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I made a program which accepts strings (first/last names) but instead of a typical output of
Phil Snowken age 3 , i am getting
Phil
Snowken
age 3

#include <stdio.h>
#define N 10
struct data{
char fname[30];
char lname[30];
int age;
};

main()
{
    int i;
    struct data base[N];
    for(i=0;i<N;i++){
        printf("\n-------------------------");
        printf("\nPeople Data(%d remaining)\n",N-i);
        printf("---------------------------\n\n");
        printf("\nFirst Name ");
        fgets(base[i].fname,30,stdin);
        printf("\nLast Name ");
        fgets(base[i].lname,30,stdin);
        printf("\nAge ");
        scanf(" %d",&(base[i].age));
        fflush(stdin);
    }

    for(i=0;i<N;i++)
        printf("%s %s Year:(%d)",base[i].fname,base[i].lname,base[i].age);
    return 0;   
}
share|improve this question
    
This could be a compiler issue I am not certain –  wing Jan 18 at 18:41
2  
fgets() reads in at most one less than size characters from stream and stores them into the buffer pointed to by s. Reading stops after an EOF or a newline. If a newline is read, it is stored into the buffer. –  n.m. Jan 18 at 18:45
1  
Remove fflush(stdin). It invokes undefined behavior. –  haccks Jan 18 at 18:45
2  
@haccks: POSIX is not an OS, it's a standard "Portable Operating System Interface". Linux and UNIX systems conform to POSIX, or at least try to do so. So yes, fflush(stdin) has defined behavior (defined by POSIX and by the OS, but not by the ISO C standard) on Linux-based and UNIX-based systems, assuming they conform sufficiently well to POSIX. Nevertheless, using it is IMHO a bad idea. –  Keith Thompson Jan 18 at 20:19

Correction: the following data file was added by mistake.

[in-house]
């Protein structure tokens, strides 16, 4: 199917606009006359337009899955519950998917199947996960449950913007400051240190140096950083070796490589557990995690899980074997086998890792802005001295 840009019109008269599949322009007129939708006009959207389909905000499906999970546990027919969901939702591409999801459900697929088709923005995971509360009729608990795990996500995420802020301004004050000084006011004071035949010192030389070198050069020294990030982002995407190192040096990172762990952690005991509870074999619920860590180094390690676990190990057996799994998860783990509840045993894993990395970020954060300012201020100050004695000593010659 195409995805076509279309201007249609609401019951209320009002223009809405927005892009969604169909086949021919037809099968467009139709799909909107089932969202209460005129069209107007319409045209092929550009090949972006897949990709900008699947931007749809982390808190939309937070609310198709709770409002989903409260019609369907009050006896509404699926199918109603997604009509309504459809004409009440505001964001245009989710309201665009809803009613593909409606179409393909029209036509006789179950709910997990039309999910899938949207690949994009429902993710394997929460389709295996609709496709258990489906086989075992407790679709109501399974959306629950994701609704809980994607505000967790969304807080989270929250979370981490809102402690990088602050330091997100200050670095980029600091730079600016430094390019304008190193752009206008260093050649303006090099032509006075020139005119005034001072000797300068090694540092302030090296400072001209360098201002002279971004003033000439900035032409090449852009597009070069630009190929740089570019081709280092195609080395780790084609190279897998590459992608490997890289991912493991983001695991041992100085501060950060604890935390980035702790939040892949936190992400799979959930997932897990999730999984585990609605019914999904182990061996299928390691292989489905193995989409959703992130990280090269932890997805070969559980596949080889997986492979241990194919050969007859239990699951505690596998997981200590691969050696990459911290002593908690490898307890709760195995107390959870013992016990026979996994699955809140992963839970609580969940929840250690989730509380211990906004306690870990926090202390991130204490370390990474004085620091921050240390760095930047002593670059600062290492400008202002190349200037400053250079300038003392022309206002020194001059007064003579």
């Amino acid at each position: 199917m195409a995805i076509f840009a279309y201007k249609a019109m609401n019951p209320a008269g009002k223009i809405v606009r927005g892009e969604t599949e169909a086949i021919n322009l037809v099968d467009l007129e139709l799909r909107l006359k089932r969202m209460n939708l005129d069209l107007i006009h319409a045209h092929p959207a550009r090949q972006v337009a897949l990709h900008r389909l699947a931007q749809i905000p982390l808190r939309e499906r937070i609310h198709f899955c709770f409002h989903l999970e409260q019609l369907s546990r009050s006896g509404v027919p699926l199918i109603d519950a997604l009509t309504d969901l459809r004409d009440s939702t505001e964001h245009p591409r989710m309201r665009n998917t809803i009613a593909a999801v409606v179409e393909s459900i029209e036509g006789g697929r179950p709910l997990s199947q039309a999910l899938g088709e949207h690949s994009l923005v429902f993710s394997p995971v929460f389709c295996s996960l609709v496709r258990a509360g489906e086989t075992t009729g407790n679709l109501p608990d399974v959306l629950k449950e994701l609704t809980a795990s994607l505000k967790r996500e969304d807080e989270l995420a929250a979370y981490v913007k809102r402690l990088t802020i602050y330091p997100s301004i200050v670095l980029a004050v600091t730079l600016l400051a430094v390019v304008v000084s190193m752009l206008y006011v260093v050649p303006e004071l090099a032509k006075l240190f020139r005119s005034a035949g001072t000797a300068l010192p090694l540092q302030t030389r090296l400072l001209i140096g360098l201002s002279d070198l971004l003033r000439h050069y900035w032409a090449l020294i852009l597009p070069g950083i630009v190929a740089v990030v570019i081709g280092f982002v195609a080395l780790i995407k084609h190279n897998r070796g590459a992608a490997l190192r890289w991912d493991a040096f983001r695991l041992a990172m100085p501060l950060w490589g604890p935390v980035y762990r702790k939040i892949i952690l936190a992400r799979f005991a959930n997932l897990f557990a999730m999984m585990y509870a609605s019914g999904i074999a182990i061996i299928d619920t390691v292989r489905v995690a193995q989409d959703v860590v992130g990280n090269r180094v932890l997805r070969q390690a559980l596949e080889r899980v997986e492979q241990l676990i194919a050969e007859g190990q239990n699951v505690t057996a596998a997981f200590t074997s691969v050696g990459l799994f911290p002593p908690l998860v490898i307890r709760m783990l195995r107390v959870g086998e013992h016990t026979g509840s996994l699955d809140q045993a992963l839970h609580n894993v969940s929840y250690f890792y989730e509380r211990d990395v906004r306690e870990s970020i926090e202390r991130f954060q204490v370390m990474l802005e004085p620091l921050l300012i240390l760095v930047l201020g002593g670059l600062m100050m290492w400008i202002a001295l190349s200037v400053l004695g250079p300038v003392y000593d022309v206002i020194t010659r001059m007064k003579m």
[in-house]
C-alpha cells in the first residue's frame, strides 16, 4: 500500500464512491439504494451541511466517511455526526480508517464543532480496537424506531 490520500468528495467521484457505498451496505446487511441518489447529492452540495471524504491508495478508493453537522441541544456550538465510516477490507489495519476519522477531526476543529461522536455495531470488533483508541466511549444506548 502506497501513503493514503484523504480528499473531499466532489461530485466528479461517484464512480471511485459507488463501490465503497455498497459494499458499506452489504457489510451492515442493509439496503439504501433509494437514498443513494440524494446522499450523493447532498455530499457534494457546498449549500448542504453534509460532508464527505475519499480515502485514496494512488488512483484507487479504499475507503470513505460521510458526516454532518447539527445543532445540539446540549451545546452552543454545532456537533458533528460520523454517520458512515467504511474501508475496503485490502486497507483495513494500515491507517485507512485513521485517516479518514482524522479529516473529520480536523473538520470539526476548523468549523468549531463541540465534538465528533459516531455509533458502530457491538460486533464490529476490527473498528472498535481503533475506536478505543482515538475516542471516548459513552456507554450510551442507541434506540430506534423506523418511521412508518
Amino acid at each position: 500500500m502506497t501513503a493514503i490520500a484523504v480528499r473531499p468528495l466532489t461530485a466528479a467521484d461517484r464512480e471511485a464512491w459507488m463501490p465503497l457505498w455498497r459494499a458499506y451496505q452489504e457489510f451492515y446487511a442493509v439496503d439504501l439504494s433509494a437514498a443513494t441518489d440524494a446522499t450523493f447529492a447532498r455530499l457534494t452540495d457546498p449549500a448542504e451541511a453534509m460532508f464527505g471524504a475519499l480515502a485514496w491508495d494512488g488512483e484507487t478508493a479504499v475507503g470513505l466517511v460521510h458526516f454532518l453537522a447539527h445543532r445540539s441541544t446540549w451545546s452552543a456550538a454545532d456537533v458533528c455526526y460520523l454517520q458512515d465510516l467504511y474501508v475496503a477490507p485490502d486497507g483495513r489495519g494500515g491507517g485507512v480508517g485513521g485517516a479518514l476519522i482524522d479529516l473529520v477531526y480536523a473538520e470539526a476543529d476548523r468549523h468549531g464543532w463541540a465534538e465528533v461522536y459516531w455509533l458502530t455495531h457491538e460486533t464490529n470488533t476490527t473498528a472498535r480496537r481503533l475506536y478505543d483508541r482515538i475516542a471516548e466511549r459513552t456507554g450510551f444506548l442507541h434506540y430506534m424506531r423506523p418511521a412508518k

1  
Note: The space before "%d" in scanf(" %d",&(base[i].age)); is not needed. No harm leaving it there, just that it is redundant. "%d" consumes leading white-space. –  chux Jan 18 at 20:49

1 Answer 1

up vote 3 down vote accepted

fgets() reads newlines with the string entered, so each time you press enter it gets the \n also read into string (see man fgets)

You have to check the last character and if it's \n change it to \0, like that:

size_t length = strlen(base[i].fname);
if (base[i].fname[length-1] == '\n')
    base[i].fname[length-1] = '\0';
share|improve this answer
    
How about if I declare length as int? –  wing Jan 18 at 18:52
    
@niCk it will work, you will probably get a compilation warning though because strlen returns size_t –  prajmus Jan 18 at 18:55
1  
@prajmus: There's an implicit conversion from size_t to int, so a warning is unlikely. niCk: But why would you want to declare length as an int? It probably won't cause any problems, but it just makes more sense for it to be a size_t. –  Keith Thompson Jan 18 at 19:48
    
@KeithThompson I have not read that much for size_t to be able to justify it at the exam , and besides I am limited to what libraries I am allowed to use –  wing Jan 18 at 19:50
1  
@niCk: prajmus is correct -- but if you're more comfortable using int, it's not quite as clean but it's ok for an introductory sample program like this. –  Keith Thompson Jan 18 at 19:56

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